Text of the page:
Any of the systems described herein may be modified to allow formation of different drop sizes of gating agent. For example, ink jet heads manufactured by HP may be used to obtain drop sizes on the order of 14 picoliters (pl) up to 1200 dots per inch (dpi) resolution whereas ink jet heads manufactured by Xaar are capable of ejecting 3 pl drops at 360 dpi but are also able to eject 6 pl, 9 pl, and 12 pl drops. Disparate ink jet head technologies, such as both HP and Spectra, may be used in a single system to produce a wider range of drop sizes. The resolution of the resulting imaged areas can be controlled through appropriate selection of the ink jet head(s) used to apply the gating agent. In general, a larger drop size is more susceptible to forced wetting of areas to be imaged. This forced wetting can result from merging of adjacent jetted drops when the image is transferred between surfaces (such as in the nip area between a plate and blanket) and can cause a decrease in image quality due to a reduction in print density. Such forced wetting can be minimized by the addition/removal of one or more constituents and/or changing or adjusting one or more physical properties of the gating agent. For example, reducing certain surfactants may reduce ghosting while utilizing, adding, and/or substituting other surfactants may also improve image quality. Alternatively, one could apply an electrostatic charge to a cylinder that is opposite in the polarity to the charge of the gating agent applied to the cylinder. The resulting electrostatic attraction may reduce or eliminate forced wetting.
Still further, increasing the viscosity of the gating agent and/or increasing the surface tension thereof, and/or using a supporting agent and/or mechanical structure for non-image and image areas, respectively, such that the boundaries between image and non-image areas are maintained can reduce spreading, thus improving quality. Other chemical and/or materials science properties might be utilized to reduce or eliminate this effect. Viscosity modifying agents may include propylene glycol, cellulosic materials, xanthan gum, or Johnson Polymer's Joncryl® 678, to name a few. The gating agent may also include a thixotropic fluid that changes viscosity under pressure or agitation. Increasing surface tension of the gating agent can also reduce spreading. Surface tension modifiers can include poloxamer (e.g., BASF's Pluronic®) or Air Products' Surfynols®, among others. In addition, other agents may be incorporated in the gating agent composition such as anticurl and anticockle agents, blocking agent anchors, litho ink modifiers, receiving surface modifier, antiseptic agents, biocides, and pH adjusters and maintainers.
The types and/or physical characteristics and/or chemical compositions of the ink(s) or other principal substance(s) may be selected or modified to obtain desired results. For example, by controlling the surface tension of the ink, color-to-color bleed and show through on the opposite side of the paper can be eliminated. As a further example, one or more ink(s) used in waterless printing applications may be employed together with jetted gating agent (whether the latter is aqueous or non-aqueous) to block or promote transfer of ink from plate to paper. In the case of the use of waterless printing ink(s) with an aqueous gating agent, the composition of the gating agent may be adjusted in view of the lipophilic characteristics of such ink(s) so that the gating agent has a molecular structure that attracts and/or repels the ink(s) as necessary or desirable. Alternatively, jetted gating agent applied initially to a hydrophilic plate may include one or more hydrophilic components that bond with the plate and one or more other components that bond with or repel ink molecules.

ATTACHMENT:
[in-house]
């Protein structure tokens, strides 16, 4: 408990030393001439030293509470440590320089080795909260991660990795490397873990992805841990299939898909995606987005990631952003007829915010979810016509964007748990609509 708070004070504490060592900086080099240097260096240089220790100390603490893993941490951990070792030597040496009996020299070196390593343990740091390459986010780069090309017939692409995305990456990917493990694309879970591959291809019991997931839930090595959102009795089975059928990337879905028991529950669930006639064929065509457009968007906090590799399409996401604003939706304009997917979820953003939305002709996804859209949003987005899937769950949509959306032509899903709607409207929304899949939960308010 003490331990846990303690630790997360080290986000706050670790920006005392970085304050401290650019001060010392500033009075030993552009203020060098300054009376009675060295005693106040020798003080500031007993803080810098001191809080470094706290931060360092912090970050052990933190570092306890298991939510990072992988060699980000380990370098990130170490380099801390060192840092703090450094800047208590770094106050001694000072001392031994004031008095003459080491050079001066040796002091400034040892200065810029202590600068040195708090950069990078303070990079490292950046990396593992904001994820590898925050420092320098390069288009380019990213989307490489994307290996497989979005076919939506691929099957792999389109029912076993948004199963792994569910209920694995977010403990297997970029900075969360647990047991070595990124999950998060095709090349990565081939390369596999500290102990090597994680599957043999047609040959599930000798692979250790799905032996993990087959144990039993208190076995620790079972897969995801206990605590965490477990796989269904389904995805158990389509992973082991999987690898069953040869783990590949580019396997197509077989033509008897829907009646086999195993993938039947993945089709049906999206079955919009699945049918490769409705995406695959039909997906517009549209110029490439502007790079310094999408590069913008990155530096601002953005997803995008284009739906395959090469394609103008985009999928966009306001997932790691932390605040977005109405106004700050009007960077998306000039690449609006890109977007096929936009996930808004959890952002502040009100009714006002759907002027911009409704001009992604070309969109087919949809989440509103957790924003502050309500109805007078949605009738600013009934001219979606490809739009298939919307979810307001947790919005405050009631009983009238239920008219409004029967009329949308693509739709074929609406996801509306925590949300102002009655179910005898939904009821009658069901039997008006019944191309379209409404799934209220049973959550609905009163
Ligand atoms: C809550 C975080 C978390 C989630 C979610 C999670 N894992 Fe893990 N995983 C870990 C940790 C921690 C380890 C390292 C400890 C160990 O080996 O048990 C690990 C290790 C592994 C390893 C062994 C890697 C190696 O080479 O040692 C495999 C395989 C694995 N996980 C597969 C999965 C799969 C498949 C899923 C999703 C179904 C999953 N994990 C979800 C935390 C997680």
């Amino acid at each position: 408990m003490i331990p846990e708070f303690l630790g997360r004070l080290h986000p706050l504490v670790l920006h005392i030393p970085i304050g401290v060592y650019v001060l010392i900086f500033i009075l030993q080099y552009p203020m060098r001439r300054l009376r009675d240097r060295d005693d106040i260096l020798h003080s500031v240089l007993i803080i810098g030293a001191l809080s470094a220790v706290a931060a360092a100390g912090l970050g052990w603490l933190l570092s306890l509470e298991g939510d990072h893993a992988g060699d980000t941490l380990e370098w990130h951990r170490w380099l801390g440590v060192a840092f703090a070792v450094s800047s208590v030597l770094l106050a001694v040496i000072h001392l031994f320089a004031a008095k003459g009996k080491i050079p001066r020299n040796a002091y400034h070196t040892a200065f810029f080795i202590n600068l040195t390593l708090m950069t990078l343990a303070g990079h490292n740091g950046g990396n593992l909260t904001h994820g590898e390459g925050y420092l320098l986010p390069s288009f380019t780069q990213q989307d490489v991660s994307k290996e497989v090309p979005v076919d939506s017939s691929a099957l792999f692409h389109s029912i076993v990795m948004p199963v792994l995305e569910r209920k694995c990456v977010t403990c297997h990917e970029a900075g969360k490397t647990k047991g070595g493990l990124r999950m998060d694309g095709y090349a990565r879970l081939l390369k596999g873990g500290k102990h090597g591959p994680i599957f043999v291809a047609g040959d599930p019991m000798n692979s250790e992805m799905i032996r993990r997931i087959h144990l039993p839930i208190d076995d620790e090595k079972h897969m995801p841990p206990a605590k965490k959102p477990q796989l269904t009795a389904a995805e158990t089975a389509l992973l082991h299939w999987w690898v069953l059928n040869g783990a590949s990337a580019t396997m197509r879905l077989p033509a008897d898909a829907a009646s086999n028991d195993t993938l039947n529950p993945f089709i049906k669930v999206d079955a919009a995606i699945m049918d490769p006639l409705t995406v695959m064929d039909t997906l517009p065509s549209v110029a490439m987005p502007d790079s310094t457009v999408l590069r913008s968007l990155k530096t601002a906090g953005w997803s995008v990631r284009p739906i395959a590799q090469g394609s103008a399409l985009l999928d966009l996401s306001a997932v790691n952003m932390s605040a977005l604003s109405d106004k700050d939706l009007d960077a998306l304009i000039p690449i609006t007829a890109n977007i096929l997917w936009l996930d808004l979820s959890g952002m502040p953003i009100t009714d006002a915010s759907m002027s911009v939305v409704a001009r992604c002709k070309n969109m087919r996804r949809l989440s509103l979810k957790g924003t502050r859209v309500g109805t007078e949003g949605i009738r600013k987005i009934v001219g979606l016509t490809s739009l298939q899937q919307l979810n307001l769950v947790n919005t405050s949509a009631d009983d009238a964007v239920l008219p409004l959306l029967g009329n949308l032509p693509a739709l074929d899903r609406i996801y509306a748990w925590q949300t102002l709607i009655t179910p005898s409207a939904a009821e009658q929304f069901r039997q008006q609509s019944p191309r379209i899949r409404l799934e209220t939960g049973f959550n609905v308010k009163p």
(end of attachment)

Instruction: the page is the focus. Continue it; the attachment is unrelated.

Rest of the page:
As a still further example, a phase change of the gating agent, or the principal substance, or both, may be employed to prevent and/or promote substance blocking or transfer/collection. For example, gating agent may be selectively jetted onto a surface, such as a plate, and principal substance may be applied to the surface having the gating agent applied thereto, whereupon the portions of the principal substance that contact the jetted gating agent may be converted to a gel or a solid. Alternatively, the principal substance may be applied in an indiscriminate (i.e., non-selective) fashion to the plate and the gating agent may thereafter be selectively applied to portions of the plate that are not to be imaged (i.e., non-image areas), whereupon the principal substance in the jetted portions is converted to a gel or solid. Still further, a two (or more) component gating solution could be used wherein the components are individually selectively applied in succession where each is individually jettable, but which, when applied in the same location, result in a chemical or physical reaction (e.g., similarly or identically to an epoxy-type reaction) to promote advantageous gating characteristics. The principal substance, such as ink, may be applied before or after one or more of the gating agent components are applied. In any of the foregoing examples, a substrate (such as a web of paper) may be imaged by the plate.